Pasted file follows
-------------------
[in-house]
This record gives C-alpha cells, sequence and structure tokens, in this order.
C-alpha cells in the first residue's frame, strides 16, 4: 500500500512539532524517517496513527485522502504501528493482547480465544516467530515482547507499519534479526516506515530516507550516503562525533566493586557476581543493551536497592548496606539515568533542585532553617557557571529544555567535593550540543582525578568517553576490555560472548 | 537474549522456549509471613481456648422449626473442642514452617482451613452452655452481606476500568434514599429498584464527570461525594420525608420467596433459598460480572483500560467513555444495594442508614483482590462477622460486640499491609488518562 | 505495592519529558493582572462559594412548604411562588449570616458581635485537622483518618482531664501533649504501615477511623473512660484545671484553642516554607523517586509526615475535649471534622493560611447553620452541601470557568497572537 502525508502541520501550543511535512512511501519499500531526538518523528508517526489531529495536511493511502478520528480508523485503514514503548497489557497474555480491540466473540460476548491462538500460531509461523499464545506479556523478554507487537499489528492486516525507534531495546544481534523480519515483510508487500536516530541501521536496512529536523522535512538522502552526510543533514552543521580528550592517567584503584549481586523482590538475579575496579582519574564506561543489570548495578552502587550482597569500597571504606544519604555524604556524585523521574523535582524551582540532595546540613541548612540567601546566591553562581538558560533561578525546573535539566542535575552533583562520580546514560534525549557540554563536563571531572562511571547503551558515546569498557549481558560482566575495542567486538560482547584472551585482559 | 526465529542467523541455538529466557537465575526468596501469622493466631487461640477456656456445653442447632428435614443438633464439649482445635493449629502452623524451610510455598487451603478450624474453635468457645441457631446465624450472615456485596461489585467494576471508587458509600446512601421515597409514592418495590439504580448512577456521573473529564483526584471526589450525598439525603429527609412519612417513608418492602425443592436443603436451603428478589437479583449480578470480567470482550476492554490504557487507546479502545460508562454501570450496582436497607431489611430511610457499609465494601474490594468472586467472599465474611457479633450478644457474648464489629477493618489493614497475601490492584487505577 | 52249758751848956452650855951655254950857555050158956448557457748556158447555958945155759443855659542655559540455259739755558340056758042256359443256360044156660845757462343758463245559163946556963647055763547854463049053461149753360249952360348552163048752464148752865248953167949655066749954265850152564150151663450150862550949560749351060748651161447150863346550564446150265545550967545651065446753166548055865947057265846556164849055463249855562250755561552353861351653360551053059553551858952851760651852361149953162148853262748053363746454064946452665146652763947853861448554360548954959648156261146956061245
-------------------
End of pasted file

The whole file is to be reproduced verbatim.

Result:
[in-house]
This record gives C-alpha cells, sequence and structure tokens, in this order.
C-alpha cells in the first residue's frame, strides 16, 4: 500500500512539532524517517496513527485522502504501528493482547480465544516467530515482547507499519534479526516506515530516507550516503562525533566493586557476581543493551536497592548496606539515568533542585532553617557557571529544555567535593550540543582525578568517553576490555560472548 | 537474549522456549509471613481456648422449626473442642514452617482451613452452655452481606476500568434514599429498584464527570461525594420525608420467596433459598460480572483500560467513555444495594442508614483482590462477622460486640499491609488518562 | 505495592519529558493582572462559594412548604411562588449570616458581635485537622483518618482531664501533649504501615477511623473512660484545671484553642516554607523517586509526615475535649471534622493560611447553620452541601470557568497572537 502525508502541520501550543511535512512511501519499500531526538518523528508517526489531529495536511493511502478520528480508523485503514514503548497489557497474555480491540466473540460476548491462538500460531509461523499464545506479556523478554507487537499489528492486516525507534531495546544481534523480519515483510508487500536516530541501521536496512529536523522535512538522502552526510543533514552543521580528550592517567584503584549481586523482590538475579575496579582519574564506561543489570548495578552502587550482597569500597571504606544519604555524604556524585523521574523535582524551582540532595546540613541548612540567601546566591553562581538558560533561578525546573535539566542535575552533583562520580546514560534525549557540554563536563571531572562511571547503551558515546569498557549481558560482566575495542567486538560482547584472551585482559 | 526465529542467523541455538529466557537465575526468596501469622493466631487461640477456656456445653442447632428435614443438633464439649482445635493449629502452623524451610510455598487451603478450624474453635468457645441457631446465624450472615456485596461489585467494576471508587458509600446512601421515597409514592418495590439504580448512577456521573473529564483526584471526589450525598439525603429527609412519612417513608418492602425443592436443603436451603428478589437479583449480578470480567470482550476492554490504557487507546479502545460508562454501570450496582436497607431489611430511610457499609465494601474490594468472586467472599465474611457479633450478644457474648464489629477493618489493614497475601490492584487505577 | 52249758751848956452650855951655254950857555050158956448557457748556158447555958945155759443855659542655559540455259739755558340056758042256359443256360044156660845757462343758463245559163946556963647055763547854463049053461149753360249952360348552163048752464148752865248953167949655066749954265850152564150151663450150862550949560749351060748651161447150863346550564446150265545550967545651065446753166548055865947057265846556164849055463249855562250755561552353861351653360551053059553551858952851760651852361149953162148853262748053363746454064946452665146652763947853861448554360548954959648156261146956061245